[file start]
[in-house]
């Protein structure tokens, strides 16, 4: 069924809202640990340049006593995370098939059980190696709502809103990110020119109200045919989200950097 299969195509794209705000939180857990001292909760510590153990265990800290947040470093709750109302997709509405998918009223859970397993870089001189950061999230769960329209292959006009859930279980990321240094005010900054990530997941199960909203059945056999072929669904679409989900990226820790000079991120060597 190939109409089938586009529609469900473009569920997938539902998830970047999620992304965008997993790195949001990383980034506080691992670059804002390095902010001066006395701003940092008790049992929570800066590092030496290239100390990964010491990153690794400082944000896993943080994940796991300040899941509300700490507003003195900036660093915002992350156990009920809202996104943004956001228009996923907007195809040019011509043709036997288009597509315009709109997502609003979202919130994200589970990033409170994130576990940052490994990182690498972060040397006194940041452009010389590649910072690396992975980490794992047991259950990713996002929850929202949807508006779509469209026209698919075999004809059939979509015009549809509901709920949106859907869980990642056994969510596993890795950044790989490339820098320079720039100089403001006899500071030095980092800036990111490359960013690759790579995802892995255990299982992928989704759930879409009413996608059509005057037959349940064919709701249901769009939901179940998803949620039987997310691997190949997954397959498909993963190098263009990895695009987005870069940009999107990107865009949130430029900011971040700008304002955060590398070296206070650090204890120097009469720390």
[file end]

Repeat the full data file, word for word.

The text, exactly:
[in-house]
């Protein structure tokens, strides 16, 4: 069924809202640990340049006593995370098939059980190696709502809103990110020119109200045919989200950097 299969195509794209705000939180857990001292909760510590153990265990800290947040470093709750109302997709509405998918009223859970397993870089001189950061999230769960329209292959006009859930279980990321240094005010900054990530997941199960909203059945056999072929669904679409989900990226820790000079991120060597 190939109409089938586009529609469900473009569920997938539902998830970047999620992304965008997993790195949001990383980034506080691992670059804002390095902010001066006395701003940092008790049992929570800066590092030496290239100390990964010491990153690794400082944000896993943080994940796991300040899941509300700490507003003195900036660093915002992350156990009920809202996104943004956001228009996923907007195809040019011509043709036997288009597509315009709109997502609003979202919130994200589970990033409170994130576990940052490994990182690498972060040397006194940041452009010389590649910072690396992975980490794992047991259950990713996002929850929202949807508006779509469209026209698919075999004809059939979509015009549809509901709920949106859907869980990642056994969510596993890795950044790989490339820098320079720039100089403001006899500071030095980092800036990111490359960013690759790579995802892995255990299982992928989704759930879409009413996608059509005057037959349940064919709701249901769009939901179940998803949620039987997310691997190949997954397959498909993963190098263009990895695009987005870069940009999107990107865009949130430029900011971040700008304002955060590398070296206070650090204890120097009469720390």